You are given an array of strings.

Write a script to find out if the given strings can be chained to form a circle. Print

`1`

if found otherwise`0`

.A string

`$S`

can be put before another string`$T`

in circle if the last character of`$S`

is same as first character of`$T`

.

`Input: @S = ("abc", "dea", "cd") Output: 1`

Since we can form a circle, e.g. `"abc"`

, `"cd"`

, `"dea"`

.

`Input: @S = ("ade", "cbd", "fgh") Output: 0`

We cannot form a circle.

It is not clear whether the question is whether we can for a cycle (we opt to use the term cycle instead of circle here, as this is a more common term in this context). making use of all the strings, or whether any cycle is ok, even if it does not include all the strings. The examples are useless in that respect, as one example forms a cycle with all the strings, and the latter doesn't have any cycle.

We opt for the latter interpretation here, that is, we're looking for any cycle. The former interpretation is equivalent to finding a Eulerian Cycle.

We can turn the challenge into a graph problem. Let \(\mathcal{G} = (V, E)\) be a directed graph where the set of vertices \(V\) is defined by the beginning and end characters of the given strings. For each of the given strings, there will be a directed edge in the set of edges \(E\): an edge from the beginning character to the end character of the strings.

So, for the first example, we get \(V = (a, c, d)\) and \(E = (\langle a, c\rangle, \langle d, a\rangle, \langle c, d\rangle)\). Note since \(\mathcal{G}\) is a directed graph, the direction of the edges matter: \(\langle a, b \rangle\) is a different edge than \(\langle b, a \rangle\).

To determine whether the graph contains a cycle, we will calculate
the *transitive closure*
of the graph. The transitive closure of a graph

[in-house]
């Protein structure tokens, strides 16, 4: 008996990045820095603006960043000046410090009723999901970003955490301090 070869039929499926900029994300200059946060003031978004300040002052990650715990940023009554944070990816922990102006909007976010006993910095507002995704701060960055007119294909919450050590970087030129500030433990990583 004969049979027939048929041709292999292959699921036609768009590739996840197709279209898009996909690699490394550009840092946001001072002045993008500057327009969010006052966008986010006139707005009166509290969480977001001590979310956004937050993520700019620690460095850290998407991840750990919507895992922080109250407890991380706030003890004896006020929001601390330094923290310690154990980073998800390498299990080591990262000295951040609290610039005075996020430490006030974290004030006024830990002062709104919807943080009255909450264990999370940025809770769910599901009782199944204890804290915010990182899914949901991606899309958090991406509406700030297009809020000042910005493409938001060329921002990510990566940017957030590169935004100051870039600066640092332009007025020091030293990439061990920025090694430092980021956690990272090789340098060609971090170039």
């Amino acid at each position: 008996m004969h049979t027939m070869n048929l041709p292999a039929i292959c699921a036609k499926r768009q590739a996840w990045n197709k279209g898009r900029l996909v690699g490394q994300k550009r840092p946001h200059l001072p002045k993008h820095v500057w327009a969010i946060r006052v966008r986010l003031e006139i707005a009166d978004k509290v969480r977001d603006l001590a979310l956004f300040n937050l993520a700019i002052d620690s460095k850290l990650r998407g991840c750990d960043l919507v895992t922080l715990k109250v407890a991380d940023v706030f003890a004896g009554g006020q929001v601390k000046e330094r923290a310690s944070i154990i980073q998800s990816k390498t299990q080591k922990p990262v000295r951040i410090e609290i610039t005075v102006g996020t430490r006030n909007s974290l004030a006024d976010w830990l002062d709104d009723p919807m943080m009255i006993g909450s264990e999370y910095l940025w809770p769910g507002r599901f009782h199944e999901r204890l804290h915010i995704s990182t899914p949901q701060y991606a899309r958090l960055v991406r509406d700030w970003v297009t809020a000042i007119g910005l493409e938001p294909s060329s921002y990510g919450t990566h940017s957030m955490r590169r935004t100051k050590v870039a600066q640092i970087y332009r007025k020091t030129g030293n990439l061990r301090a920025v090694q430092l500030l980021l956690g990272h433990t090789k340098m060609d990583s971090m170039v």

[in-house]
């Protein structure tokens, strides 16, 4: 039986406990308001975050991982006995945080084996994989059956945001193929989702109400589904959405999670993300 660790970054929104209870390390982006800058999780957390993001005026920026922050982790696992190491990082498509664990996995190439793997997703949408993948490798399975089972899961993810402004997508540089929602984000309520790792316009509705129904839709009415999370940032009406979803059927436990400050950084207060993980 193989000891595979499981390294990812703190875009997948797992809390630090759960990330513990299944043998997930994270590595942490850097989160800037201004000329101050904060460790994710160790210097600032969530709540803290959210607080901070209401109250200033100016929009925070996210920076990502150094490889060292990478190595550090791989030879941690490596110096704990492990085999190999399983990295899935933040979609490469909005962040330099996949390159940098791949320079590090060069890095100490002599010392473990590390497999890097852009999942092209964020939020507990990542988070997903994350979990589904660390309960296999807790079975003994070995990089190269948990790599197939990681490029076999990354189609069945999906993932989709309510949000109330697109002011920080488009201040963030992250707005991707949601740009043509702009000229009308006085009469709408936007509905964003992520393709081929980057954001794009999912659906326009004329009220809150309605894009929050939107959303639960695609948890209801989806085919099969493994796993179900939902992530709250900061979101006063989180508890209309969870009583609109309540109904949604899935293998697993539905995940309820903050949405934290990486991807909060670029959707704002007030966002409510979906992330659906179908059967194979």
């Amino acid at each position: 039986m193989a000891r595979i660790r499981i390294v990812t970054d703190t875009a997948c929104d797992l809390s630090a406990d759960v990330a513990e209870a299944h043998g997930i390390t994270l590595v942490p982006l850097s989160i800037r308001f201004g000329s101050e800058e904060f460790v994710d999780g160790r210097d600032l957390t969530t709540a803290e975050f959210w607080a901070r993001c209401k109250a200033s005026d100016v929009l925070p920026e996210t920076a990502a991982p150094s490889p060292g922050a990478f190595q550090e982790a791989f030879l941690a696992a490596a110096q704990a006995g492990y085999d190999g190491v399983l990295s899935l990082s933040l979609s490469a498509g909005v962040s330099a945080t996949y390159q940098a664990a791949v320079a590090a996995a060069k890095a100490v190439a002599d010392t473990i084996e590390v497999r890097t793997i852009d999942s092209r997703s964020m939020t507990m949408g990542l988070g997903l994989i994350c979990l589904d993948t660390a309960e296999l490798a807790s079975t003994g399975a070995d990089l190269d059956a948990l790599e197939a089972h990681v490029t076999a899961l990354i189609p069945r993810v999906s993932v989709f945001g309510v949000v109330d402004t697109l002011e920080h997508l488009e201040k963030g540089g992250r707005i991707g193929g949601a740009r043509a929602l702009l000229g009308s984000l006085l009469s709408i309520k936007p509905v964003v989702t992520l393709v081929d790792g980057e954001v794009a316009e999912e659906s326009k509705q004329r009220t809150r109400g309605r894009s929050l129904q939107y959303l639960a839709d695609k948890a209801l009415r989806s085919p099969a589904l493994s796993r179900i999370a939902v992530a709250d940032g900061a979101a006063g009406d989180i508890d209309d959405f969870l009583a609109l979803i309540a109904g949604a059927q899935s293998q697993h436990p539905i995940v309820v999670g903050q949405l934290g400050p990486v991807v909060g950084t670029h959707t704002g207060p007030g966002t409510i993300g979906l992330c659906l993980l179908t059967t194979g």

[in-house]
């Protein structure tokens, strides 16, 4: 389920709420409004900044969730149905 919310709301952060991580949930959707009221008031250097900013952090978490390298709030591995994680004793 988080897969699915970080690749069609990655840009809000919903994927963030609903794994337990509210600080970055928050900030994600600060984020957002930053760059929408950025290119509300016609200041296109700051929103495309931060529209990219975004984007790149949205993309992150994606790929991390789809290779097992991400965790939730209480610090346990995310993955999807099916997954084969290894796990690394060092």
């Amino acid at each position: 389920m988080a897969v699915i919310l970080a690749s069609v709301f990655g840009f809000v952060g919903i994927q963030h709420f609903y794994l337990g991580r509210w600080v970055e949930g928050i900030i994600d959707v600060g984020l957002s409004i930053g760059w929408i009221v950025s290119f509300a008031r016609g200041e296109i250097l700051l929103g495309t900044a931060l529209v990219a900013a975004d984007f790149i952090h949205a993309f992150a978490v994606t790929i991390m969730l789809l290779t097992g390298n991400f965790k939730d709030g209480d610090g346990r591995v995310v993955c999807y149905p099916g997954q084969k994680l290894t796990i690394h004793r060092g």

\(\mathcal{G} = (V, E)\) is \(\mathcal{G}^T = (V, E^T)\), where
\(\langle v_1, v_2 \rangle \in E^T \iff v_1 \in V \wedge v_2 \in V \wedge\)
there is a path from \(v_1\) to \(v_2\) in \(\mathcal{G}\).
A graph \(\mathcal{G}\) contains a cycle, iff the set
\(\{v \in V | \langle v, v \rangle \in E^T\}\) is not empty. That is,
the transitive closure has at least one edge with the same begin and
end point.

To calculate the transitive closure, we make use of a simplified Floyd-Warshall algorithm. This algorithm is used to calculate the length all the shortest paths between any pair of vertices in a graph. However, for the transitive closure, all we care about is that the shortest path isn't \(\infty\).

The algorithm takes a graph as a adjacency matrix as input.
That is, `matrix [x] [y]`

is true of the graph has a directed edge
between `x`

and `y`

, and false otherwise.

In pseudo code, the algorithm is as follows (`V`

is the set of vertices
of the graph, `matrix`

is the adjacency matrix of the graph):

```
for k in V
do for i in V
do for j in V
do matrix [i] [j] = true if matrix [i] [k] and matrix [k] [j]
done
done
done
```

At the end of the procedure, we're left with the transitive closure
in `matrix`

.

It is easy to see that the running time of this algorithm is \(\Theta(|V|^3)\). For some cases, this may not be optimal; running Dijkstra's algorithm for each vertex takes \(\mathcal{O} (|E||V| + |V|^2 \log |V|)\), which is better than \(\Theta(|V|^3)\) if \(|E| \ll |V|^2\). However, Floyd-Warshall is really easy to implement, and if the strings are ASCII strings, \(|V|\) is small. So, we go with Floyd-Warshall.

We will be assuming we get a set of strings on each line of input (so, we get one answer per line of input), the string separated by white space.

There is a module on CPAN
which calculates the transitive closure,
`Algorithm::Graphs::TransitiveClosure`

, and it uses the
Floyd Warshall algorithm. Normally, I wouldn't use a CPAN module
doing all or most of the task, except when I authored the module.
And I did write and upload `Algorithm::Graphs::TransitiveClosure`

to CPAN back in 1998.

So, all what is needed to do is to read the input and create an adjacency matrix:

```
foreach my $node (split) {
$$graph {substr $node, 0, 1} {substr $node, -1} = 1;
}
```

call the algorithm (which modifies the given matrix):

```
use Algorithm::Graphs::TransitiveClosure qw [floyd_warshall];
floyd_warshall $graph;
```

and check for cycles:

```
say grep ({$$graph {$_} {$_}} keys %$graph) ? 1 : 0;
```

Find the full program on GitHub.

First, we read in the strings, and build a graph from it. We keep
two datastructures, `nodes`

, which tracks the nodes in our graph
(each string contributes its first and last character as a node in
the graph), and `graph`

, which is the adjacency matrix of the graph.
It's a two dimensional array, which has a true value if there a
directed edge between the nodes. AWK has proper multi-dimensional
arrays and autovivifies, so we don't have to declare any (sub-)arrays.

```
delete graph
delete nodes